The seventh edition of the Large Hadron Collider Physics (LHCP) conference took place in Puebla, Mexico, from 20 to 25 May, hosted by the Benemérita Universidad Autónoma de Puebla (BUAP). With almost 400 participants, the week involved dynamic discussions between experimentalists and theorists on an assortment of topics related to LHC research. These ranged from heavy-ion physics to precision measurements of the Standard Model (SM), including Higgs-sector constraints and searches for hints of physics beyond the SM such as supersymmetry and model-independent high-mass resonance searches.
Results from the wealth of LHC data collected at 13 TeV during Run 2 (from 2015–2018) are beginning to be published. The ATLAS and CMS collaborations presented new results in the search for supersymmetry, setting new limits on supersymmetric parameters. The latest CMS search for top squarks in events with two tau leptons in the final state excludes top-squark masses above 1 TeV for nearly massless neutralinos. The first ATLAS Run 2 measurement for the production of tau sleptons was also presented, excluding masses between 120 and 390 GeV for a massless neutralino. Both of these challenging analyses contain a high amount of missing momentum, originating from the lightest supersymmetric particle and the neutrinos from the tau decays.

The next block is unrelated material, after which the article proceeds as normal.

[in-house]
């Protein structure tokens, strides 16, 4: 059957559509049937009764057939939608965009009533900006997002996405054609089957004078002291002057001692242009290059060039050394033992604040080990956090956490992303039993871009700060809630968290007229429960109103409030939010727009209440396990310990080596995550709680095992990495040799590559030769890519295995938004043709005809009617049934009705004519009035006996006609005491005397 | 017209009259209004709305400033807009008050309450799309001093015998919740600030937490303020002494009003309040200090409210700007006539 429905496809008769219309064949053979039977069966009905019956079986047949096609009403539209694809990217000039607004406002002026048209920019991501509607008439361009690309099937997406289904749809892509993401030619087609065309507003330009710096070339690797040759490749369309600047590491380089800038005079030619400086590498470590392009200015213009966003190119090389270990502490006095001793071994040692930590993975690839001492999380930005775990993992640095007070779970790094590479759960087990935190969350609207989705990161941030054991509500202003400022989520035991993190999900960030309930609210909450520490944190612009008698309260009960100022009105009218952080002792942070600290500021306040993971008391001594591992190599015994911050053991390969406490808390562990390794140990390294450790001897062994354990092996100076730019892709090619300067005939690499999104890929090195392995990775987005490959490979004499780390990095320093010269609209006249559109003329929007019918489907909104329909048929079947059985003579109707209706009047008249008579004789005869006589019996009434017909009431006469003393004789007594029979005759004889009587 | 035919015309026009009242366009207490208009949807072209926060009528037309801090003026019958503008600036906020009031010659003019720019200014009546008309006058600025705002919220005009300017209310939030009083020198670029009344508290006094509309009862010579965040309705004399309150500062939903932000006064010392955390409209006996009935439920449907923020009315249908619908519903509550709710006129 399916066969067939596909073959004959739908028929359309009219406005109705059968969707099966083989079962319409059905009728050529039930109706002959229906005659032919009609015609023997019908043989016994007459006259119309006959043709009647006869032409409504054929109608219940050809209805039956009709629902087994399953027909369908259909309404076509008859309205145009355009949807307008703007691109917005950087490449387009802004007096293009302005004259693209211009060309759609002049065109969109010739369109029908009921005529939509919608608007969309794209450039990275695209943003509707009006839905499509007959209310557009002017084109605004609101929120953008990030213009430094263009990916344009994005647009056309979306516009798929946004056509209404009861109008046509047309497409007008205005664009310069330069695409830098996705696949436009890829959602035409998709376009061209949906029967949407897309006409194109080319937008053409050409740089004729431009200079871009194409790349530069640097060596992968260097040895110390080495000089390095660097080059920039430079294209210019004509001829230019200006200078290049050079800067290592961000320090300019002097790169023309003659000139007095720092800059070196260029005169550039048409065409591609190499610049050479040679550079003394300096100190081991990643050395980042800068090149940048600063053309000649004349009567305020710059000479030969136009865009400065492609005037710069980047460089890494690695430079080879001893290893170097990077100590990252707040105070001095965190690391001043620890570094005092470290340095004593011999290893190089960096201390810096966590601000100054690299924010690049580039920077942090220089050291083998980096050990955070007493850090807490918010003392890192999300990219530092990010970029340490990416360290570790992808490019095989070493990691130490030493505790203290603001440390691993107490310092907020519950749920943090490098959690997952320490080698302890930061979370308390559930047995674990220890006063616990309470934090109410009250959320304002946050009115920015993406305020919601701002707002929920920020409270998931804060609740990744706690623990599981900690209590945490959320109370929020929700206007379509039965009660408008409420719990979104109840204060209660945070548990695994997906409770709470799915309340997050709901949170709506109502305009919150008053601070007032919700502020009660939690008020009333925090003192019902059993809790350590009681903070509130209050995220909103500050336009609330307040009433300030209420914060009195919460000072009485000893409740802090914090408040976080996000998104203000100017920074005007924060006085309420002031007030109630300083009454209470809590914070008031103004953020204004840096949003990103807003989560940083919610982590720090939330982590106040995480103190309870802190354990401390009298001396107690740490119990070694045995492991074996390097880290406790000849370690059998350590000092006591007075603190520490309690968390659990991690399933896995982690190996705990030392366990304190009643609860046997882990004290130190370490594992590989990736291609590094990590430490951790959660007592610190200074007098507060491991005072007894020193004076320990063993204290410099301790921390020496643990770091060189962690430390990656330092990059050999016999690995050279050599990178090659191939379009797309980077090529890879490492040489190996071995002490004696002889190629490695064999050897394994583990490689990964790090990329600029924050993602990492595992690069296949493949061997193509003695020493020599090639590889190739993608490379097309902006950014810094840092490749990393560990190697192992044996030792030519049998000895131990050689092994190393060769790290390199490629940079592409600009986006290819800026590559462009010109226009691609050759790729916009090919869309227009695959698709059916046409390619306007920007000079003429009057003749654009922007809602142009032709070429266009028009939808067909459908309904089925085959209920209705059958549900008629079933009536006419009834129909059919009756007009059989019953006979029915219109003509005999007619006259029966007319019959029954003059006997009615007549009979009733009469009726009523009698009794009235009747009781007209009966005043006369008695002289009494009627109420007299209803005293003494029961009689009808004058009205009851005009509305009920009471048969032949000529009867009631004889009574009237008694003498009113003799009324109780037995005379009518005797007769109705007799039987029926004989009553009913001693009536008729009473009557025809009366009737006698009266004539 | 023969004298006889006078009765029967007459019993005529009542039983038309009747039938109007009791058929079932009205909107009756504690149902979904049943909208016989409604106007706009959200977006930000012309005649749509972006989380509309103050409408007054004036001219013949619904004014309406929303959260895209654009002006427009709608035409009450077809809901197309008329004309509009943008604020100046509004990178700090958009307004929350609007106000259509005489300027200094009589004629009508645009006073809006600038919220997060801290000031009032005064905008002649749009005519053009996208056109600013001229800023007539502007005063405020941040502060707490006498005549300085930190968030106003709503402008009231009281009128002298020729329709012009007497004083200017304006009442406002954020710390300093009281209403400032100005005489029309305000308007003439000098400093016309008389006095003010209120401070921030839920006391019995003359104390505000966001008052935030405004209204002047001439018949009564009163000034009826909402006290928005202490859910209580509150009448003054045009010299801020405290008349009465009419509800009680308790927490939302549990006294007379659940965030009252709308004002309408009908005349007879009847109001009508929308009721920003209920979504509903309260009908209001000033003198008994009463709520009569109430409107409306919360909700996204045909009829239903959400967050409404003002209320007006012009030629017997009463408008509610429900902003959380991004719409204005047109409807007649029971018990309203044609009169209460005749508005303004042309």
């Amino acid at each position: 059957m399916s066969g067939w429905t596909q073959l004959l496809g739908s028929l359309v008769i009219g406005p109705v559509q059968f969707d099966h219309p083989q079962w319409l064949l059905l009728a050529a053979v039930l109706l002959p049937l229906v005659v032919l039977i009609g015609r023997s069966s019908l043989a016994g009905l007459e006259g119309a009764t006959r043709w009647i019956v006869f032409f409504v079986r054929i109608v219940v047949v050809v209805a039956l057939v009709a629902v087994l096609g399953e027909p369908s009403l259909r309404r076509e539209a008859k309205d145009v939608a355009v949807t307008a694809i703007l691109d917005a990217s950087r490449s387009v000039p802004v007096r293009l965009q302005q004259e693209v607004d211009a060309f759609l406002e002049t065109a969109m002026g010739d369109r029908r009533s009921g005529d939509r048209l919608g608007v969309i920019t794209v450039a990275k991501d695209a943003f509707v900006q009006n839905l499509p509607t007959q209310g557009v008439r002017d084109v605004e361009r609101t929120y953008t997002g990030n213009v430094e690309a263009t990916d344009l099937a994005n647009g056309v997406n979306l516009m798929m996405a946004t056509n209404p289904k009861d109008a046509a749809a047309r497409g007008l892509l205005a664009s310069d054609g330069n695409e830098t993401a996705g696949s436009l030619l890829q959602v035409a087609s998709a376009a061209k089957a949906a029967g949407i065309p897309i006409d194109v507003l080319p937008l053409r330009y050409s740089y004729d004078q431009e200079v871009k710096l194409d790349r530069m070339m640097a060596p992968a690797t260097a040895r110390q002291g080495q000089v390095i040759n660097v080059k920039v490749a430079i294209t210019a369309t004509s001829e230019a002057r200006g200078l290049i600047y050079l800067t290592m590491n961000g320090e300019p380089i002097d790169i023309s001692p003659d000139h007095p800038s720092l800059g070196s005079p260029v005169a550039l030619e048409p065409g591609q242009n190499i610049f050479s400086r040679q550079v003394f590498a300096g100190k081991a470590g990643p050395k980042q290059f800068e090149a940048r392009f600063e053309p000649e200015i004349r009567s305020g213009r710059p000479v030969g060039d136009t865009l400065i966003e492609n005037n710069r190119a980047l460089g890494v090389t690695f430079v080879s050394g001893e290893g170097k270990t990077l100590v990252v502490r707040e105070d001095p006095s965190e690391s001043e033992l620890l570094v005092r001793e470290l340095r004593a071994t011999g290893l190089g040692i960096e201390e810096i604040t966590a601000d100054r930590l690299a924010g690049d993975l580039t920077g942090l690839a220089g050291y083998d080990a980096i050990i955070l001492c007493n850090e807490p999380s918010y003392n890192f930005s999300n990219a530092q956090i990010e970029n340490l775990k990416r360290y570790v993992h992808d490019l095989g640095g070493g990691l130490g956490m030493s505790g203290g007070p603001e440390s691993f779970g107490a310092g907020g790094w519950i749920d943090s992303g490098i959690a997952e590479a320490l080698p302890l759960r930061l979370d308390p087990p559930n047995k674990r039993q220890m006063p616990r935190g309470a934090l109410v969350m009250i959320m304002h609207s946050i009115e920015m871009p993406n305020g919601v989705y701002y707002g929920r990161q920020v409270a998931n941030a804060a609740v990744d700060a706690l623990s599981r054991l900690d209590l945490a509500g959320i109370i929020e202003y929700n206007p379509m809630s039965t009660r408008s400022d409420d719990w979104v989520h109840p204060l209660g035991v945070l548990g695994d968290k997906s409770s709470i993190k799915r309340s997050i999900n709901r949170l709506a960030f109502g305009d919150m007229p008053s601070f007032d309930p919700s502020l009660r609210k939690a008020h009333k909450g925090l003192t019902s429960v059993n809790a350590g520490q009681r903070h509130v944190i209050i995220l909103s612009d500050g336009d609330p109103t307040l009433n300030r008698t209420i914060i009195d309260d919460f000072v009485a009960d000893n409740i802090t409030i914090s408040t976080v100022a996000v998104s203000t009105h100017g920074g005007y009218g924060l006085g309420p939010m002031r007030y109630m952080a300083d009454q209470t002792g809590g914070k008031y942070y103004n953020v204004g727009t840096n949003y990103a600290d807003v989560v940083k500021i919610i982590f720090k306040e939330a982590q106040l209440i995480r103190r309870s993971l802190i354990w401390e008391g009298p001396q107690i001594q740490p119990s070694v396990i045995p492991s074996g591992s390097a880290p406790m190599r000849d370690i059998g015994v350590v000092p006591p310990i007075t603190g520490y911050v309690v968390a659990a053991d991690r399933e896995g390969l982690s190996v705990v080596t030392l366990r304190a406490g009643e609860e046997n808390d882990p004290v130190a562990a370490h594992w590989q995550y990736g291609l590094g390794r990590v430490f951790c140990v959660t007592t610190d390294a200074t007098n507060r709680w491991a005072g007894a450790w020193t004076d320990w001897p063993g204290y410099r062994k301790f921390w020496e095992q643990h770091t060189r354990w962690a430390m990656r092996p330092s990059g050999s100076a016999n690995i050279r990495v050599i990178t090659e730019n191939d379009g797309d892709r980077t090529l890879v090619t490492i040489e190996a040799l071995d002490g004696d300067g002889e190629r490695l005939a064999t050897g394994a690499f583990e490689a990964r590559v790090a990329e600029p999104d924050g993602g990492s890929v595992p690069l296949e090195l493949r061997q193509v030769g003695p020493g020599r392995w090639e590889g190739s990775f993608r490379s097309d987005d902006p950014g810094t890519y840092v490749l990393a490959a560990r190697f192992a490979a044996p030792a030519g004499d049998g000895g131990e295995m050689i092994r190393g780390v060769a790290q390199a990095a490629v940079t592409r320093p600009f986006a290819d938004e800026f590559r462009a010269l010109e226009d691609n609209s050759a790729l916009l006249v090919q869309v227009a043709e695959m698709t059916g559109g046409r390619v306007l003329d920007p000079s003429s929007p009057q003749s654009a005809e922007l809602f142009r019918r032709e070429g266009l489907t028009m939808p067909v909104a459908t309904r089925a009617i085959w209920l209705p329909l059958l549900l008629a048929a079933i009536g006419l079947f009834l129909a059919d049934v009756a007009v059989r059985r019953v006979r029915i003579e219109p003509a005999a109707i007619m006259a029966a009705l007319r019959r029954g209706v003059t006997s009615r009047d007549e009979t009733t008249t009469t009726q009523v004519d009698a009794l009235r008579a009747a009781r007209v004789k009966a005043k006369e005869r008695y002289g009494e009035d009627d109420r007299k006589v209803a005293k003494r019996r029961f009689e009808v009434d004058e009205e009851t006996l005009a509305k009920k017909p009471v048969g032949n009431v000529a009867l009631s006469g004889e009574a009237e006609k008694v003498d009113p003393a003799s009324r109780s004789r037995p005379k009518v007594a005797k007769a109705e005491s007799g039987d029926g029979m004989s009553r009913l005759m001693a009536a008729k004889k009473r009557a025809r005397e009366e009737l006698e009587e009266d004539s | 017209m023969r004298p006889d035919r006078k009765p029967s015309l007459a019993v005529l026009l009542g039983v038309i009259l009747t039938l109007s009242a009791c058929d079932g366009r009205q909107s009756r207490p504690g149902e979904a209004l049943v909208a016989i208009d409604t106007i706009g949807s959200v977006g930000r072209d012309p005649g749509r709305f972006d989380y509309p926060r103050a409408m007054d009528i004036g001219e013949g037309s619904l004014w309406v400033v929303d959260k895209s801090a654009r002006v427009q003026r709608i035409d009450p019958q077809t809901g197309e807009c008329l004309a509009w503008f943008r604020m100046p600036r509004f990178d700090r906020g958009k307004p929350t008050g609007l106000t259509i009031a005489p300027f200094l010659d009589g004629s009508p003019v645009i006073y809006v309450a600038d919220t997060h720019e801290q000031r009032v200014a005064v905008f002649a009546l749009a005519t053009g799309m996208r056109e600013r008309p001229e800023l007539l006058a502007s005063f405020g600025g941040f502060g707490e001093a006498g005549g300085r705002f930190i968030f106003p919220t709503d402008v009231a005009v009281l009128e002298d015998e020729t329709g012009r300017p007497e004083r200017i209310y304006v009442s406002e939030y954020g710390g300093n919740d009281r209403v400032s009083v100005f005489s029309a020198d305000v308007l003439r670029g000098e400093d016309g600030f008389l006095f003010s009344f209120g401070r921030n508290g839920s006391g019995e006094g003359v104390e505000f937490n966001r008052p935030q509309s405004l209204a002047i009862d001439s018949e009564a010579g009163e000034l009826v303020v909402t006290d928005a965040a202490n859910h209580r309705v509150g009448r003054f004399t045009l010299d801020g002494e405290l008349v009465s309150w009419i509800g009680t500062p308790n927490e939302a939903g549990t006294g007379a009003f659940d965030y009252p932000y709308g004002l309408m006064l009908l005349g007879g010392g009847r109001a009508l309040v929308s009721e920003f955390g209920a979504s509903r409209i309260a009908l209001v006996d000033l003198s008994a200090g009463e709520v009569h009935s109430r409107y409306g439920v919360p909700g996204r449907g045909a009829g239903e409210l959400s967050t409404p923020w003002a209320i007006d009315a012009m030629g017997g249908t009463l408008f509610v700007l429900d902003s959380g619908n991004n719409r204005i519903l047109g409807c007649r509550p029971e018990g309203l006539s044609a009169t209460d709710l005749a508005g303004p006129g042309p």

Studies involving unusual signatures were popular at the Mexico conference. Disappearing tracks, emerging jets, displaced vertices and out-of-time decays, which would each be indications of new processes or particles being present in the event, were all discussed. These signatures also provide a challenge for detector and algorithm designs, especially at the high-luminosity LHC (HL-LHC).
The recent observation of CP violation in charm quarks (CERN Courier May/June p7) published by the LHCb Collaboration in March was presented. “Long awaited, finally observed!” was the statement from LHCb-spokesperson Giovanni Passaleva. This result, which shows the different decay rates of charm quarks and charm anti-quarks, opens up new avenues of investigation for testing the SM.
The final two days of the conference featured open discussions on recent progress in the upgrades of the LHC and the detectors for the HL-LHC, and on various proposals and design challenges for future colliders. The HL-LHC will be a very challenging environment in which to distinguish particles of interest, as the average number of proton–proton collisions will increase from around 50 to about 200 each time the bunches in the LHC beams cross. For future colliders, circular and linear, delegates agreed that the community must better communicate the motivations and goals for such future machines with governments and the public.
The next edition of the conference will take place in Paris in 2020. Though also taking place during the current long shutdown, many new results with the full LHC Run-2 statistics will be presented, as well as progress on preparing the detectors and the accelerator for Run 3.